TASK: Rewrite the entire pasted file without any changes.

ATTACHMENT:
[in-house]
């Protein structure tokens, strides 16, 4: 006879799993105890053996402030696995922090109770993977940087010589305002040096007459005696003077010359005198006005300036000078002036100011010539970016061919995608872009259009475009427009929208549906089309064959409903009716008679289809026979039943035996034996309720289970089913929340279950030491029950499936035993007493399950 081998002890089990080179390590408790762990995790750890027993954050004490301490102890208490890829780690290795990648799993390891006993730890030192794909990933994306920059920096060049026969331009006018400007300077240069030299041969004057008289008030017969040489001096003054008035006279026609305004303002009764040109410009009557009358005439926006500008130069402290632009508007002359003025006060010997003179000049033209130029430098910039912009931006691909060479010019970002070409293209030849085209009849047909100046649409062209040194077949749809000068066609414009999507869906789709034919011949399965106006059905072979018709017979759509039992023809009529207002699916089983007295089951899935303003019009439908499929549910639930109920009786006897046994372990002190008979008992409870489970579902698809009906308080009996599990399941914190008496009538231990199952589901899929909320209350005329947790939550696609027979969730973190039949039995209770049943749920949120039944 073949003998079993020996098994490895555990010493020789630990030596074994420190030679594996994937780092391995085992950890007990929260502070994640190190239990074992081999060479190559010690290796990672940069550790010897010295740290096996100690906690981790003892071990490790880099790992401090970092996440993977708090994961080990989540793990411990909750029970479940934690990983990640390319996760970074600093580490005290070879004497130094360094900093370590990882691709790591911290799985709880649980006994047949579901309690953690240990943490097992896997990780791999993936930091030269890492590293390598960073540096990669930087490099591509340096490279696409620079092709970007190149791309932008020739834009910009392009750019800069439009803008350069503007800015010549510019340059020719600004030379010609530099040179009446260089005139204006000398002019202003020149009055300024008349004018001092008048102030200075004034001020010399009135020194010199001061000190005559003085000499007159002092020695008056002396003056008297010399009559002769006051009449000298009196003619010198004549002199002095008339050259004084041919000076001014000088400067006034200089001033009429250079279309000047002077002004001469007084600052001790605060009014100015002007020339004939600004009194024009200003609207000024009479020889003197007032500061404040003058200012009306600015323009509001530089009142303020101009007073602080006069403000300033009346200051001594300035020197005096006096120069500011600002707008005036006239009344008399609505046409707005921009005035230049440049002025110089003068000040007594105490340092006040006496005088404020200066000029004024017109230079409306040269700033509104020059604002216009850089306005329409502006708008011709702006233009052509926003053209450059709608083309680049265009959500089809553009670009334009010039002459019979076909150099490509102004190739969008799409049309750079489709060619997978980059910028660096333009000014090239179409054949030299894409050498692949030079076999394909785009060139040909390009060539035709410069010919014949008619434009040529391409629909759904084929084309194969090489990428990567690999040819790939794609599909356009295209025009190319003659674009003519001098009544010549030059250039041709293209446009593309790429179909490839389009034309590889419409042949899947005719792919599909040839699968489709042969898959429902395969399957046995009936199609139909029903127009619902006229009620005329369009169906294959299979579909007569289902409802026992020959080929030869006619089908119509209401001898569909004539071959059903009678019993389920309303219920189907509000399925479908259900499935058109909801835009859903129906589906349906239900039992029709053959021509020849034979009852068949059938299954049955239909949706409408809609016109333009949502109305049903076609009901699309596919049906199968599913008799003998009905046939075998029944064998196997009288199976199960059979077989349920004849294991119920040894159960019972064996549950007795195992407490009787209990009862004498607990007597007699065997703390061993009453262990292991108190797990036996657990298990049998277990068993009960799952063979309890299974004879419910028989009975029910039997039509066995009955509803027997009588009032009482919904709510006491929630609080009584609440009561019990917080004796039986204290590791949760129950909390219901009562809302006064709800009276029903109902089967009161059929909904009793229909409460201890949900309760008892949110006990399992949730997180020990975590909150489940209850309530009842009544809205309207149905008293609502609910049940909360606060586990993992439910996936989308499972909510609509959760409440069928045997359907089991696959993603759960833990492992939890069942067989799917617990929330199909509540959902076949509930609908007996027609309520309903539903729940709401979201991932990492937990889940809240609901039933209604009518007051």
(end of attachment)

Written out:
[in-house]
């Protein structure tokens, strides 16, 4: 006879799993105890053996402030696995922090109770993977940087010589305002040096007459005696003077010359005198006005300036000078002036100011010539970016061919995608872009259009475009427009929208549906089309064959409903009716008679289809026979039943035996034996309720289970089913929340279950030491029950499936035993007493399950 081998002890089990080179390590408790762990995790750890027993954050004490301490102890208490890829780690290795990648799993390891006993730890030192794909990933994306920059920096060049026969331009006018400007300077240069030299041969004057008289008030017969040489001096003054008035006279026609305004303002009764040109410009009557009358005439926006500008130069402290632009508007002359003025006060010997003179000049033209130029430098910039912009931006691909060479010019970002070409293209030849085209009849047909100046649409062209040194077949749809000068066609414009999507869906789709034919011949399965106006059905072979018709017979759509039992023809009529207002699916089983007295089951899935303003019009439908499929549910639930109920009786006897046994372990002190008979008992409870489970579902698809009906308080009996599990399941914190008496009538231990199952589901899929909320209350005329947790939550696609027979969730973190039949039995209770049943749920949120039944 073949003998079993020996098994490895555990010493020789630990030596074994420190030679594996994937780092391995085992950890007990929260502070994640190190239990074992081999060479190559010690290796990672940069550790010897010295740290096996100690906690981790003892071990490790880099790992401090970092996440993977708090994961080990989540793990411990909750029970479940934690990983990640390319996760970074600093580490005290070879004497130094360094900093370590990882691709790591911290799985709880649980006994047949579901309690953690240990943490097992896997990780791999993936930091030269890492590293390598960073540096990669930087490099591509340096490279696409620079092709970007190149791309932008020739834009910009392009750019800069439009803008350069503007800015010549510019340059020719600004030379010609530099040179009446260089005139204006000398002019202003020149009055300024008349004018001092008048102030200075004034001020010399009135020194010199001061000190005559003085000499007159002092020695008056002396003056008297010399009559002769006051009449000298009196003619010198004549002199002095008339050259004084041919000076001014000088400067006034200089001033009429250079279309000047002077002004001469007084600052001790605060009014100015002007020339004939600004009194024009200003609207000024009479020889003197007032500061404040003058200012009306600015323009509001530089009142303020101009007073602080006069403000300033009346200051001594300035020197005096006096120069500011600002707008005036006239009344008399609505046409707005921009005035230049440049002025110089003068000040007594105490340092006040006496005088404020200066000029004024017109230079409306040269700033509104020059604002216009850089306005329409502006708008011709702006233009052509926003053209450059709608083309680049265009959500089809553009670009334009010039002459019979076909150099490509102004190739969008799409049309750079489709060619997978980059910028660096333009000014090239179409054949030299894409050498692949030079076999394909785009060139040909390009060539035709410069010919014949008619434009040529391409629909759904084929084309194969090489990428990567690999040819790939794609599909356009295209025009190319003659674009003519001098009544010549030059250039041709293209446009593309790429179909490839389009034309590889419409042949899947005719792919599909040839699968489709042969898959429902395969399957046995009936199609139909029903127009619902006229009620005329369009169906294959299979579909007569289902409802026992020959080929030869006619089908119509209401001898569909004539071959059903009678019993389920309303219920189907509000399925479908259900499935058109909801835009859903129906589906349906239900039992029709053959021509020849034979009852068949059938299954049955239909949706409408809609016109333009949502109305049903076609009901699309596919049906199968599913008799003998009905046939075998029944064998196997009288199976199960059979077989349920004849294991119920040894159960019972064996549950007795195992407490009787209990009862004498607990007597007699065997703390061993009453262990292991108190797990036996657990298990049998277990068993009960799952063979309890299974004879419910028989009975029910039997039509066995009955509803027997009588009032009482919904709510006491929630609080009584609440009561019990917080004796039986204290590791949760129950909390219901009562809302006064709800009276029903109902089967009161059929909904009793229909409460201890949900309760008892949110006990399992949730997180020990975590909150489940209850309530009842009544809205309207149905008293609502609910049940909360606060586990993992439910996936989308499972909510609509959760409440069928045997359907089991696959993603759960833990492992939890069942067989799917617990929330199909509540959902076949509930609908007996027609309520309903539903729940709401979201991932990492937990889940809240609901039933209604009518007051």